So the 25th anniversary of the Chernobyl nuclear disaster has passed. And, par for the course, the world`s attention is waning.
Having made the inevitable comparisons to the nuclear disaster in Fukishima, Japan a mere two months ago, the international media has moved on to sensationalise more recent disasters and debacles.
Fair enough. It`s their job, and just common practice.
So the less common practice of delving deeper and trying to make sense of the devastation that rained down on the unsuspecting populace, and to (perhaps) help humanity to learn from its mistakes, falls to
the likes of Ukrainian American Irene Zabytko.
The Florida-based author and film-maker is working on a documentary film about residents who return to their homes in Chernobyl (Chornobyl in Ukrainian), site of the devastating nuclear disaster that occured on April 26, 1986.
The film is based on her novel, The Sky Unwashed, which was released in 2000. The publisher is completely sold out but you can still get (autographed!) copies directly from Irene via the film's website. All proceeds of book sales go directly to funding the film, so it's a win-win for everyone everytime you buy a book.
The novel centers on residents of Chornobyl, mostly elderly women who, after the fallout from the disaster settled, returned home to resume their previously normal lives.
But Irene had never actually been to Chernobyl. After the book was released, she began to wonder how well her fictional characters reflected real life.
In her quest to find out she ended up working on this film. Despite taking the common health precautions, she has been risking her health by spending time in the Chornobyl Exclusion Zone.
Yet to Irene, her personal health is not nearly as important as authenticating her research and sharing the story of the real-life people on whom she based her novel... people who live in the "zone." Her research was dead on, but in finding that out, she found there was so much more that she wanted to share with the world. Hence her transition from author to film maker.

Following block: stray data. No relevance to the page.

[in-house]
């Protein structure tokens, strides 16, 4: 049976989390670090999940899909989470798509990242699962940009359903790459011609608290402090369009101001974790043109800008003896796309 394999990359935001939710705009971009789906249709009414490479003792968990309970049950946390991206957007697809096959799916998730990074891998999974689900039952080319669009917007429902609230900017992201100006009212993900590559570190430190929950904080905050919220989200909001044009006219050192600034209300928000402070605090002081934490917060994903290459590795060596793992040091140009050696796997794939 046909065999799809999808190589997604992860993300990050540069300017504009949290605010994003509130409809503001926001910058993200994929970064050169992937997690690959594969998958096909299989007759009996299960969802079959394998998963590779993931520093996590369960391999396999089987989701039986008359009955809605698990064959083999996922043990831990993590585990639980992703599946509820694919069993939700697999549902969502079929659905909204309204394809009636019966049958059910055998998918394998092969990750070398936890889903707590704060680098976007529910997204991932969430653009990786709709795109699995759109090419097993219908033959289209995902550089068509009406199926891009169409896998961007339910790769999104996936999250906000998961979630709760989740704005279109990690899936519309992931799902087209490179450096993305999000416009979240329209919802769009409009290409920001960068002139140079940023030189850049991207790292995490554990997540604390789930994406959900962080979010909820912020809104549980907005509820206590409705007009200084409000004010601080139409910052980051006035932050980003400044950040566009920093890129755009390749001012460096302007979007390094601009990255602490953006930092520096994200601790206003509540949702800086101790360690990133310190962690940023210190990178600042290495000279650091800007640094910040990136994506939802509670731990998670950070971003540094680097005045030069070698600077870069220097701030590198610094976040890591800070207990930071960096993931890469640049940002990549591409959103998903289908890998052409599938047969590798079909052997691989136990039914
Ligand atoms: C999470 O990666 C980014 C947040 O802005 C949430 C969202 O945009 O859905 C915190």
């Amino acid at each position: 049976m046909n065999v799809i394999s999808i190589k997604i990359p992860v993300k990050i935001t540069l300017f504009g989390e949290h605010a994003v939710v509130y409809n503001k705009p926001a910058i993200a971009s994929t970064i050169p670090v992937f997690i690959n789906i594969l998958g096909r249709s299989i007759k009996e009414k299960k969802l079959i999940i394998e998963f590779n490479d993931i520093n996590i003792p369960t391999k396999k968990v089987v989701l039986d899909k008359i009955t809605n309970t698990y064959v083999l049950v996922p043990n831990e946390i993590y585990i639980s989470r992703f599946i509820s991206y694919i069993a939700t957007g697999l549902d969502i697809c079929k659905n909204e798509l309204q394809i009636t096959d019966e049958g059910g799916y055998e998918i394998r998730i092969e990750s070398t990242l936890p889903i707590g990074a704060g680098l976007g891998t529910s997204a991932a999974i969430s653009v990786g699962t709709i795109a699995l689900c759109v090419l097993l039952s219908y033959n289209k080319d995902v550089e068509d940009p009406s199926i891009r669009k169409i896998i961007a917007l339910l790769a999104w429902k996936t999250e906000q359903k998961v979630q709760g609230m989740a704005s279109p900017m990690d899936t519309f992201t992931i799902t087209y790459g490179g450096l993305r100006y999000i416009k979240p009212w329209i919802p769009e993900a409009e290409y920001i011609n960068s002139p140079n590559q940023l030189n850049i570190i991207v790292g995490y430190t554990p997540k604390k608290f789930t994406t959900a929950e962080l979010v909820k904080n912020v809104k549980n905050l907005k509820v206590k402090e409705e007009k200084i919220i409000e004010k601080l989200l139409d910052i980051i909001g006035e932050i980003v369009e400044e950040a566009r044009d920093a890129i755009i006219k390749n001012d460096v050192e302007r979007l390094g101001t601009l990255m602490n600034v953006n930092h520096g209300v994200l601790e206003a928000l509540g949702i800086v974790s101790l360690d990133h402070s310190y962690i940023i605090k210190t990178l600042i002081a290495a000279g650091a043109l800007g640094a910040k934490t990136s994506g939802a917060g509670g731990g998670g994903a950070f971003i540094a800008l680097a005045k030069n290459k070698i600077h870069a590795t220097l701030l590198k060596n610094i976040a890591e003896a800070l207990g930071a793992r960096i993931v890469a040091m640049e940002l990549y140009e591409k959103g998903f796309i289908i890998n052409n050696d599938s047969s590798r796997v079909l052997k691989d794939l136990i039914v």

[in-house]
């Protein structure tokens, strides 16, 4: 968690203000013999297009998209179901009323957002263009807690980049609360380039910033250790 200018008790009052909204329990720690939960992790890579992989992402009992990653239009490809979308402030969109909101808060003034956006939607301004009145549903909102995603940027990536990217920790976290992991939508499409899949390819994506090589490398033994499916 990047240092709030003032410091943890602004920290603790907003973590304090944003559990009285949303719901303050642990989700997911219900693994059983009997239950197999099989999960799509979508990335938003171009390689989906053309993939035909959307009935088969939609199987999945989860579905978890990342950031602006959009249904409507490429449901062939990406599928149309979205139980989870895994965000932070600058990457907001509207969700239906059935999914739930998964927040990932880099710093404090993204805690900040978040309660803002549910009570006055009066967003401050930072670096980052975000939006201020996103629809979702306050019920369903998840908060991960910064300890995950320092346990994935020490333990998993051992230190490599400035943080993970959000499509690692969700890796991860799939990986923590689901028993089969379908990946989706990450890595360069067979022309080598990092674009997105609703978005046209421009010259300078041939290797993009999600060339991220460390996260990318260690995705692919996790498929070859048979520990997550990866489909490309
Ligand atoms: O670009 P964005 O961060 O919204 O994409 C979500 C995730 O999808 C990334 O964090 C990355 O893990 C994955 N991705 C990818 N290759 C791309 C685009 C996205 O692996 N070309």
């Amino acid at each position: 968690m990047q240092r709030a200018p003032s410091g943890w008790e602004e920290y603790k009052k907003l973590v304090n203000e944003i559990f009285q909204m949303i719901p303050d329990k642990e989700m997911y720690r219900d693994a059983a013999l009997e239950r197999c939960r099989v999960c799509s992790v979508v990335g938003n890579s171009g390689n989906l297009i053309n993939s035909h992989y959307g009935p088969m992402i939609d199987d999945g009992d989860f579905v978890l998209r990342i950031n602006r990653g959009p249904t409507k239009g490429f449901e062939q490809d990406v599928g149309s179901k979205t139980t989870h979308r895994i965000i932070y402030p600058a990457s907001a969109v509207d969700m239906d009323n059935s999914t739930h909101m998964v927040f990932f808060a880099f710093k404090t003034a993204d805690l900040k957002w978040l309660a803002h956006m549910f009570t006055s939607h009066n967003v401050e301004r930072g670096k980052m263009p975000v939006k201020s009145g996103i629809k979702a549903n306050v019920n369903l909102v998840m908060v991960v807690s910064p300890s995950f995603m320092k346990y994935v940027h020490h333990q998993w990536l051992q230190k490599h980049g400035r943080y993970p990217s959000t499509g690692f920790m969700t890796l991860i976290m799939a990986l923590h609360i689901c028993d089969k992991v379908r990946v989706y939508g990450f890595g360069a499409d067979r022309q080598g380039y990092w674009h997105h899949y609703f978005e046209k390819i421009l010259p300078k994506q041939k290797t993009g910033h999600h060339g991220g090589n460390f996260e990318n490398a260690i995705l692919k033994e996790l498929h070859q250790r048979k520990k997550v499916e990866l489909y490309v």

Irene and her crew have already released an award-winning film short called "Epiphany at Chornobyl" which used footage from her first shoot in the Chornobyl Exclusion Zone. (It's available for educational purposes free of charge.)
With the generous moral and financial support of the Ukrainian National Women’s League of America, Mary V. Beck Chornobyl Fund, Irene continues her dangerous but compelling work on the full-length documentary, Life in the Dead Zone, scheduled to be released in 2012.
Recently I had the privilege of speaking with Irene on Nash Holos. If you caught the May 1, 2011 Nash Holos Chernobyl Special you will have heard it. (If not the interview is archived for you here. During our chat we discussed the progress of her project, the health risks and what inspired her to start, and continue, the project.
I hope that you will consider supporting this outstanding project. Please visit the project's website and make a donation, however small. Every little bit helps.
And perhaps, despite what recently happened in Japan, there is a chance that this film will help humanity to one day make it common practice to learn the lessons of history.